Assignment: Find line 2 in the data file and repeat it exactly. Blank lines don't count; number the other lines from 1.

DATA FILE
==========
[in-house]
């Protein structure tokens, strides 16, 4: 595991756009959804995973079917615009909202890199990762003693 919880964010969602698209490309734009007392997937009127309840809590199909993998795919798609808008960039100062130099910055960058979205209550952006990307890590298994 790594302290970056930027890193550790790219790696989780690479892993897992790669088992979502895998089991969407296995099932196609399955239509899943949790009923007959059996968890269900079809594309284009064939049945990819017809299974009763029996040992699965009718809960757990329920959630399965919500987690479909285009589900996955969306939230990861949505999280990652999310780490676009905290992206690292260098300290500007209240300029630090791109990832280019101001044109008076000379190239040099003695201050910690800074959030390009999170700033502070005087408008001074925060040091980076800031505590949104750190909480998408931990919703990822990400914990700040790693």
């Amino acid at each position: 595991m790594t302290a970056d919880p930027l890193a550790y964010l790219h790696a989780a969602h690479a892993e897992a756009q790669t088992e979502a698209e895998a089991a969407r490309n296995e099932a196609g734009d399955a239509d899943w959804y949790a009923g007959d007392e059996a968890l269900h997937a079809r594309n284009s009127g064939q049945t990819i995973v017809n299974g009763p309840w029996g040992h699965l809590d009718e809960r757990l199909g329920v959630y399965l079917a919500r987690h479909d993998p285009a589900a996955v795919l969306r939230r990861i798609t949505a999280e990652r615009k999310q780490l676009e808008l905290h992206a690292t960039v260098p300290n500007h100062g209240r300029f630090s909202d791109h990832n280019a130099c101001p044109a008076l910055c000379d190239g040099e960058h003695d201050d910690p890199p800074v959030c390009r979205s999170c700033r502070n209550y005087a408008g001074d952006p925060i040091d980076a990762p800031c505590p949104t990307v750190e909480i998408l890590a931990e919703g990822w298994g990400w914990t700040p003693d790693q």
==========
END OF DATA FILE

């Protein structure tokens, strides 16, 4: 595991756009959804995973079917615009909202890199990762003693 919880964010969602698209490309734009007392997937009127309840809590199909993998795919798609808008960039100062130099910055960058979205209550952006990307890590298994 790594302290970056930027890193550790790219790696989780690479892993897992790669088992979502895998089991969407296995099932196609399955239509899943949790009923007959059996968890269900079809594309284009064939049945990819017809299974009763029996040992699965009718809960757990329920959630399965919500987690479909285009589900996955969306939230990861949505999280990652999310780490676009905290992206690292260098300290500007209240300029630090791109990832280019101001044109008076000379190239040099003695201050910690800074959030390009999170700033502070005087408008001074925060040091980076800031505590949104750190909480998408931990919703990822990400914990700040790693």